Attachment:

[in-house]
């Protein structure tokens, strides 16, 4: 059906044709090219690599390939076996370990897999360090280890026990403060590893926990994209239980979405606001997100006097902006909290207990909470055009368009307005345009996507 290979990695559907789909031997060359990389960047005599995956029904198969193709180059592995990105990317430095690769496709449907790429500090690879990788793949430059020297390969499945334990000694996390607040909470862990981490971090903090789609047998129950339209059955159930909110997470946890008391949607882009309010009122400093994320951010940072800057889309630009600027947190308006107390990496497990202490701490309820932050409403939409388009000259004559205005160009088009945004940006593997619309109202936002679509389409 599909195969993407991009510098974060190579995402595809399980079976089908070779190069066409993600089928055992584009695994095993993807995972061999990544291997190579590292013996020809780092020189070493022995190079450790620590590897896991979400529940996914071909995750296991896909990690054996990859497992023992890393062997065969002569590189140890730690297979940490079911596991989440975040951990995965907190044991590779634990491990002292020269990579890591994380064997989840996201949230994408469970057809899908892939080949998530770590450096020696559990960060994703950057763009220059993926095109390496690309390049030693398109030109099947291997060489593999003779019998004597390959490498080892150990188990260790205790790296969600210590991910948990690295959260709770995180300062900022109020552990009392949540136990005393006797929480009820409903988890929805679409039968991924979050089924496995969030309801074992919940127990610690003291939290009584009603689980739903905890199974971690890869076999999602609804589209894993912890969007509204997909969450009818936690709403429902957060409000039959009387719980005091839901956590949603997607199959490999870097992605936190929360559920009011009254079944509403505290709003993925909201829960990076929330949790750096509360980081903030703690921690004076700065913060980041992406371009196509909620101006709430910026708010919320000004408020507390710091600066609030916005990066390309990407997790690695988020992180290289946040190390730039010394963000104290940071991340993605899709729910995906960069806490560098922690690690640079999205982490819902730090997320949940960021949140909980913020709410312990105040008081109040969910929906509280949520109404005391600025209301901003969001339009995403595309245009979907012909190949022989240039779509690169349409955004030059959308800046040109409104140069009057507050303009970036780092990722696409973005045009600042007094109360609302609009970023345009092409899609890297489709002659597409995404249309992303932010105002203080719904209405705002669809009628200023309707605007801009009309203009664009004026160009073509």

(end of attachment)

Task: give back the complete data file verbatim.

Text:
[in-house]
């Protein structure tokens, strides 16, 4: 059906044709090219690599390939076996370990897999360090280890026990403060590893926990994209239980979405606001997100006097902006909290207990909470055009368009307005345009996507 290979990695559907789909031997060359990389960047005599995956029904198969193709180059592995990105990317430095690769496709449907790429500090690879990788793949430059020297390969499945334990000694996390607040909470862990981490971090903090789609047998129950339209059955159930909110997470946890008391949607882009309010009122400093994320951010940072800057889309630009600027947190308006107390990496497990202490701490309820932050409403939409388009000259004559205005160009088009945004940006593997619309109202936002679509389409 599909195969993407991009510098974060190579995402595809399980079976089908070779190069066409993600089928055992584009695994095993993807995972061999990544291997190579590292013996020809780092020189070493022995190079450790620590590897896991979400529940996914071909995750296991896909990690054996990859497992023992890393062997065969002569590189140890730690297979940490079911596991989440975040951990995965907190044991590779634990491990002292020269990579890591994380064997989840996201949230994408469970057809899908892939080949998530770590450096020696559990960060994703950057763009220059993926095109390496690309390049030693398109030109099947291997060489593999003779019998004597390959490498080892150990188990260790205790790296969600210590991910948990690295959260709770995180300062900022109020552990009392949540136990005393006797929480009820409903988890929805679409039968991924979050089924496995969030309801074992919940127990610690003291939290009584009603689980739903905890199974971690890869076999999602609804589209894993912890969007509204997909969450009818936690709403429902957060409000039959009387719980005091839901956590949603997607199959490999870097992605936190929360559920009011009254079944509403505290709003993925909201829960990076929330949790750096509360980081903030703690921690004076700065913060980041992406371009196509909620101006709430910026708010919320000004408020507390710091600066609030916005990066390309990407997790690695988020992180290289946040190390730039010394963000104290940071991340993605899709729910995906960069806490560098922690690690640079999205982490819902730090997320949940960021949140909980913020709410312990105040008081109040969910929906509280949520109404005391600025209301901003969001339009995403595309245009979907012909190949022989240039779509690169349409955004030059959308800046040109409104140069009057507050303009970036780092990722696409973005045009600042007094109360609302609009970023345009092409899609890297489709002659597409995404249309992303932010105002203080719904209405705002669809009628200023309707605007801009009309203009664009004026160009073509």